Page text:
THE UNITED NATIONS HIGH COMMISSION FOR REFUGEES IN CAMEROON: A HISTORICAL INVESTIGATION FROM 1982 TO 2011
David Nchinda Keming
University of Yaounde I
The study examines and assesses the intervention of the UNHCR’s humanitarian assistance to rural and urban refugees in Cameroon from 1982 to 2012. It premises that the political stability of Cameroon, its resources and citizen’s receptibility to expatriates made it a favourable destination to refugees and thus necessitated the extension of the UNHCR’s aid to the country. The conjecture captures: context and evolution, Cameroon/UNHCR’s diplomatic cooperation, extent of implementation of the UNHCR’s assistance, a comparative analysis to the provisions and explores the consequences of the assistance and refugees on Cameroon. The emphases were achieved with a meticulous exploitation of: primary, secondary and tertiary data interpreted and analysed with quantitative and qualitative methods. The results suggest that the UNHCR provided international protection (security, shelter, repatriation, resettlement, certification) and humanitarian assistance (food, water, electricity, health, education, finances) to refugees. Besides assisting refugees, the UNHCR largely contributed to the socio-economic development of Cameroon and our inability to exhaust findings on refugees should open the window for other scholars to branch out from the mainstream. Nonetheless, the activities of the UNHCR in Cameroon were implemented differently in specific locations, its mission in the country was a success though accomplished with some feeble flaws.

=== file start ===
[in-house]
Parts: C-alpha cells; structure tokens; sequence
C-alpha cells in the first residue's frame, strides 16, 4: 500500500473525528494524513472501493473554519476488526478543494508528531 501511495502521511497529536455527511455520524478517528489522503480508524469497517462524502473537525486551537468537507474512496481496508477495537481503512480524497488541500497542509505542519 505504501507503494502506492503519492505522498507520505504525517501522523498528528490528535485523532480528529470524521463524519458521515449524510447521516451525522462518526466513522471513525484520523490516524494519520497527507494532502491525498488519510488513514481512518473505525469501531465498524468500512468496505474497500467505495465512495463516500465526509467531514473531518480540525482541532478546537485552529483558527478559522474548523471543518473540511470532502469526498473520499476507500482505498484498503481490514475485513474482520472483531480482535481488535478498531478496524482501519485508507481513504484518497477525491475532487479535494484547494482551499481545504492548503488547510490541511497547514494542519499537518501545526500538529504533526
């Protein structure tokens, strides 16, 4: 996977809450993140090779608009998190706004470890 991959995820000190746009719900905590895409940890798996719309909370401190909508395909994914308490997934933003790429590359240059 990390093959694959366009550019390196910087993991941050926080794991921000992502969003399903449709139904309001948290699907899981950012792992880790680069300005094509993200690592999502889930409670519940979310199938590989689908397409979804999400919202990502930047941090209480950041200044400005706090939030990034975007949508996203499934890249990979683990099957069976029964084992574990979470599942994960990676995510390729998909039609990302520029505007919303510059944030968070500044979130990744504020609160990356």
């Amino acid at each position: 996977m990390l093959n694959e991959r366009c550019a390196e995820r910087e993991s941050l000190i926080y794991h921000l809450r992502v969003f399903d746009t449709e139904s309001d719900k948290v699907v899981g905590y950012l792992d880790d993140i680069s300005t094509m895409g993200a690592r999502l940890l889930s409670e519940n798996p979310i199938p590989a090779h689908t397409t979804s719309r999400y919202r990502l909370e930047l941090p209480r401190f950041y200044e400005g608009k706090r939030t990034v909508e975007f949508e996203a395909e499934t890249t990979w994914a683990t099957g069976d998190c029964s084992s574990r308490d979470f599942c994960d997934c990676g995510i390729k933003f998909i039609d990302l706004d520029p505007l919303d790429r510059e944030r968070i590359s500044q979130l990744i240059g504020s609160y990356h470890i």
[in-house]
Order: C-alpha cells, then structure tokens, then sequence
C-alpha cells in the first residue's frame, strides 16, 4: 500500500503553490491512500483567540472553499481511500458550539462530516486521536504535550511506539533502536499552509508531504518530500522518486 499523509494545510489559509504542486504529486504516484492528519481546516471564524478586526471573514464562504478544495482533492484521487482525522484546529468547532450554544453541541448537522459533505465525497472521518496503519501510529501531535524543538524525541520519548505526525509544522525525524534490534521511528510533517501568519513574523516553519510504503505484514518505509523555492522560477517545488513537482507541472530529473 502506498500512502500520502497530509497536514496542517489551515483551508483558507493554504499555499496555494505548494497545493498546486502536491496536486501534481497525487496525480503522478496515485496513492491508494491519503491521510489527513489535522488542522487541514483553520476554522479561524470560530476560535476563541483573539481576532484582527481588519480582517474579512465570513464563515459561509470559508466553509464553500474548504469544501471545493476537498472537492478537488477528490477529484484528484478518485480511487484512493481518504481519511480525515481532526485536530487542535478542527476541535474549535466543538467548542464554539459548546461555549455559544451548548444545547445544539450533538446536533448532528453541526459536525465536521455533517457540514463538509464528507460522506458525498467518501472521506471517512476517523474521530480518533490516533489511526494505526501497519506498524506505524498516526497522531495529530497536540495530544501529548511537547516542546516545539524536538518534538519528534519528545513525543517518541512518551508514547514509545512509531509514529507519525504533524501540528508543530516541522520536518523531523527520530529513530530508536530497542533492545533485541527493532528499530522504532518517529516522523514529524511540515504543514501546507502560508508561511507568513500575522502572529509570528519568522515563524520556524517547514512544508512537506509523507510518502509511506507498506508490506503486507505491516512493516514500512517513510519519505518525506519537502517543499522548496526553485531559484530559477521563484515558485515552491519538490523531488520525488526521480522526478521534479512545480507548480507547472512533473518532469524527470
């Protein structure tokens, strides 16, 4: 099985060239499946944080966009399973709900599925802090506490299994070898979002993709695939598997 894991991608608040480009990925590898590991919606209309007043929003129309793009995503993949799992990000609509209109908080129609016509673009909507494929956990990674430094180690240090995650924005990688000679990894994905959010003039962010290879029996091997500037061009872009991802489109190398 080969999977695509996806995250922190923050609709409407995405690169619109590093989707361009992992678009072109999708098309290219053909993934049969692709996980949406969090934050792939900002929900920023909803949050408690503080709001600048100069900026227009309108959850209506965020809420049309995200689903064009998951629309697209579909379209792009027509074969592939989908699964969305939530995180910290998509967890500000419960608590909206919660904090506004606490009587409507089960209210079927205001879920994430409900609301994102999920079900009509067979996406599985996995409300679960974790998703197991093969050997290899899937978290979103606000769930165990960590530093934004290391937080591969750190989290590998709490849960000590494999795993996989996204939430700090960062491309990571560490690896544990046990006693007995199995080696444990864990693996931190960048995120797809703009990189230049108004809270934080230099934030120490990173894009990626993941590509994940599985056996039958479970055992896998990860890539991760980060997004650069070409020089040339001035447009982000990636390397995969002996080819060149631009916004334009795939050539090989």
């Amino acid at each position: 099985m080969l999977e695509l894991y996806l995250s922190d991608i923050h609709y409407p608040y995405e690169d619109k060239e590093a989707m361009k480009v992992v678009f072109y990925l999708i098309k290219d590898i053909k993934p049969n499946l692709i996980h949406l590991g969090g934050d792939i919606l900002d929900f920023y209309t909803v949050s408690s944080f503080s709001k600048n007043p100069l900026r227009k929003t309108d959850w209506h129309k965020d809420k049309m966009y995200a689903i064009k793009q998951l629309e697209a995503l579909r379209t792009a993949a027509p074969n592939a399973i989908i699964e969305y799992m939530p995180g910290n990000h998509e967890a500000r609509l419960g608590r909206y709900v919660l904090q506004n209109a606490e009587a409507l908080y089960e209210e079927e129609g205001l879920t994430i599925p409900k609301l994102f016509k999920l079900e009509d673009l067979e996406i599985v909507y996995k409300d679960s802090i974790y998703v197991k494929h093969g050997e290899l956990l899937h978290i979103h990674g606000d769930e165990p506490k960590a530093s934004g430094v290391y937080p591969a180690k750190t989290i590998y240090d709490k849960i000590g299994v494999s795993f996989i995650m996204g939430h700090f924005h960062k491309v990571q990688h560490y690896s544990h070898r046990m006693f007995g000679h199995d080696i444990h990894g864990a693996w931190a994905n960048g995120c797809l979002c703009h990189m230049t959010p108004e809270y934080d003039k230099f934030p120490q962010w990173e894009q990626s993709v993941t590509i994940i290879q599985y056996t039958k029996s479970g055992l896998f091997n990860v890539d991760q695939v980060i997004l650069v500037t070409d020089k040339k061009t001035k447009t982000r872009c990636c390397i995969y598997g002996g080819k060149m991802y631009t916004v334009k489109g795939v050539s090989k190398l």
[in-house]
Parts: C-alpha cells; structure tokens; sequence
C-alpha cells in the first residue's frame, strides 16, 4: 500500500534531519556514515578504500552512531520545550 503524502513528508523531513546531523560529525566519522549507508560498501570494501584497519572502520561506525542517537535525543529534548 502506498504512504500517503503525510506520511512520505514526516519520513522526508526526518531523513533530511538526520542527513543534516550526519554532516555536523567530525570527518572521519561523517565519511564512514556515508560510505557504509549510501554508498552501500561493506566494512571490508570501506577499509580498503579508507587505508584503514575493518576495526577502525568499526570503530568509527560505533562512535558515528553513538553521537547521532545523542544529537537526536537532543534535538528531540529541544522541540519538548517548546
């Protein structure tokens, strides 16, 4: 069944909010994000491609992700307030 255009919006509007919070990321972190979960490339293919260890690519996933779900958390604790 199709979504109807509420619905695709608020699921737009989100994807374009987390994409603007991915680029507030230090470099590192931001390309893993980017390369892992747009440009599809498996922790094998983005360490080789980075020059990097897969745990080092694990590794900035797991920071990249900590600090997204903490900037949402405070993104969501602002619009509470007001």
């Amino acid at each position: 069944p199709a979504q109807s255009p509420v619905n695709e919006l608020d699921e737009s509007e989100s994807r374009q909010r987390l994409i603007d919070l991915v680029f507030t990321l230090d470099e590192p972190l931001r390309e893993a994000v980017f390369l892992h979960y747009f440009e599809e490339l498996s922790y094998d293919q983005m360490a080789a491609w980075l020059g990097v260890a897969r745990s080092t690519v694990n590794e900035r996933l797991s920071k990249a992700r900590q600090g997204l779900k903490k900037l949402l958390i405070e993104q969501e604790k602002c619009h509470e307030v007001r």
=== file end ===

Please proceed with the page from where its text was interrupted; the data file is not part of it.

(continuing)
ISBN 9783862901401 (e-book, pdf). LINCOM Studies in Social Politics 03. 350pp. 2020.